We present the Snapshot Hubble U-band Cluster Survey (SHUCS), a project aimed at characterizing the star cluster populations of 10 nearby galaxies (d < 23 Mpc, half within thkap;12 Mpc) through new F336W (U-band equivalent) imaging from Wide Field Camera 3, and archival BVI-equivalent data with the Hubble Space Telescope. Completing the UBVI baseline reduces the age-extinction degeneracy of optical colors, thus enabling the measurement of reliable ages and masses for the thousands of clusters covered by our survey. The sample consists chiefly of face-on spiral galaxies at low inclination, in various degrees of isolation (isolated, in group, merging), and includes two active galactic nucleus hosts. This first paper outlines the survey itself, the observational datasets, the analysis methods, and presents a proof-of-concept study of the large-scale properties and star cluster population of NGC 4041, a massive SAbc galaxy at a distance of 23 Mpc, and part of a small grouping of six giant members. We resolve two structural components with distinct stellar populations, a morphology more akin to merging and interacting systems. We also find strong evidence of a truncated, Schechter-type mass function, and a similarly segmented luminosity function. These results indicate that binning must erase much of the substructure present in the mass and luminosity functions, and might account for the conflicting reports on the intrinsic shape of these functions in the literature. We also note a tidal feature in the outskirts of the galaxy in Galaxy Evolution Explorer UV imaging, and follow it up with a comprehensive multi-wavelength study of NGC 4041 and its parent group. We deduce a minor merger as a likely cause of its segmented structure and the observed pattern of a radially decreasing star formation rate. We propose that combining the study of star cluster populations with broadband metrics is not only advantageous, but often easily achievable thorough archival datasets.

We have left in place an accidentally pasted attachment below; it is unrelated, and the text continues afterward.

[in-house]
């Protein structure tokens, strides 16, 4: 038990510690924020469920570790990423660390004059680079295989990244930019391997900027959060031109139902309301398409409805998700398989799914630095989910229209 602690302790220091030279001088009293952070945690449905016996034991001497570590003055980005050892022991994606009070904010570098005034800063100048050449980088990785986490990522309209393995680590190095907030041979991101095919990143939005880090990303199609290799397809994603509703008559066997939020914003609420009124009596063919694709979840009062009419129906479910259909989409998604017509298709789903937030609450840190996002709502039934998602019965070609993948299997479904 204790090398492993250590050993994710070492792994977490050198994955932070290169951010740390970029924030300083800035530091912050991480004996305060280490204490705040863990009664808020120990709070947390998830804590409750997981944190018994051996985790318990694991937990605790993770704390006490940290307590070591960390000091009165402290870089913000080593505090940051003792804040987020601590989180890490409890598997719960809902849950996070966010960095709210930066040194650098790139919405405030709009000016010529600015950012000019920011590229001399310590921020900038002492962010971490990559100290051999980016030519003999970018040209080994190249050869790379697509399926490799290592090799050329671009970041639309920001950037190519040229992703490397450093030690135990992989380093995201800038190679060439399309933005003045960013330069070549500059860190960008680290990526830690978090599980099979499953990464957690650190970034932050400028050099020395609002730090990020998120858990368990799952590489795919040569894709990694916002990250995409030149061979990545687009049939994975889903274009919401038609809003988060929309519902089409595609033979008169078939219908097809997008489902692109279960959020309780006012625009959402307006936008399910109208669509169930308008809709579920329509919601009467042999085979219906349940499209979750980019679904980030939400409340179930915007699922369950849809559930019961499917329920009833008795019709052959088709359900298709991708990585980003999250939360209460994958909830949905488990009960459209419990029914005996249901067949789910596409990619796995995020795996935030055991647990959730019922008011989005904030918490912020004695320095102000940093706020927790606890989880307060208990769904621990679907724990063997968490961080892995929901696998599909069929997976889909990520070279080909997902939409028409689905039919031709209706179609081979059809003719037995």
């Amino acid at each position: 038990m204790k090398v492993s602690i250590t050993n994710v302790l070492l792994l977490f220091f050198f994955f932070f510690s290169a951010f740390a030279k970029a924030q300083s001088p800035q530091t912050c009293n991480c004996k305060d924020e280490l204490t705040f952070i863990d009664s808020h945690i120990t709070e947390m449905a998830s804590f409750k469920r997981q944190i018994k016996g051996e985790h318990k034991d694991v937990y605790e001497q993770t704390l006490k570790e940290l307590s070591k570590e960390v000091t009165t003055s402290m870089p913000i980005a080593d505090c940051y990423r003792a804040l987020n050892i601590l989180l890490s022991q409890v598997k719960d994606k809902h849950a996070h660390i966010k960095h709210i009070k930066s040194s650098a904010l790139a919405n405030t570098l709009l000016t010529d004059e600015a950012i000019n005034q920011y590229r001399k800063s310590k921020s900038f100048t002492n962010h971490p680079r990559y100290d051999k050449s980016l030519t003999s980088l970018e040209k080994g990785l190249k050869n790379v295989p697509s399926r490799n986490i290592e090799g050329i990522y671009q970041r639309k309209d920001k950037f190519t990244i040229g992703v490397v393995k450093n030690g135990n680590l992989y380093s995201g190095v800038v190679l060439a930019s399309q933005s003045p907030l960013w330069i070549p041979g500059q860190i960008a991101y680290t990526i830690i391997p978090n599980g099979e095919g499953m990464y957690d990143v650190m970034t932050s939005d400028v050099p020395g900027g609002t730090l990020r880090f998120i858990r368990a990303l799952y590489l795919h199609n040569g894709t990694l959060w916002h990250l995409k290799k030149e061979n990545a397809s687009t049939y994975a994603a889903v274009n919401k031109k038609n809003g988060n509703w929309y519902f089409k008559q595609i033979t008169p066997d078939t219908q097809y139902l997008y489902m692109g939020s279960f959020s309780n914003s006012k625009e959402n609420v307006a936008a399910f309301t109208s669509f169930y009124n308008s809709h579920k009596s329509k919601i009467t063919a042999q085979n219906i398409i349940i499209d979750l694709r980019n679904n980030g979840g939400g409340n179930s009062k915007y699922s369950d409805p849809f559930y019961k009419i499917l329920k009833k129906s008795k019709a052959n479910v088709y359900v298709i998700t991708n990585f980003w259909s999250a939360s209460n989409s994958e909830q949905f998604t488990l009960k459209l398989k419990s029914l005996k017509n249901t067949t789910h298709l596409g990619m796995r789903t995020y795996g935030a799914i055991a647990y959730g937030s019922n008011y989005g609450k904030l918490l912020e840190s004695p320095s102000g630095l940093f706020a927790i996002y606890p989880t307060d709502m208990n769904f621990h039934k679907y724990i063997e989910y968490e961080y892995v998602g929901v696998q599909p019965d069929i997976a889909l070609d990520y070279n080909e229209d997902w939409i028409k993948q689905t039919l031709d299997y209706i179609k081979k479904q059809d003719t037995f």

All Science Journal Classification (ASJC) codes
- Astronomy and Astrophysics
- Space and Planetary Science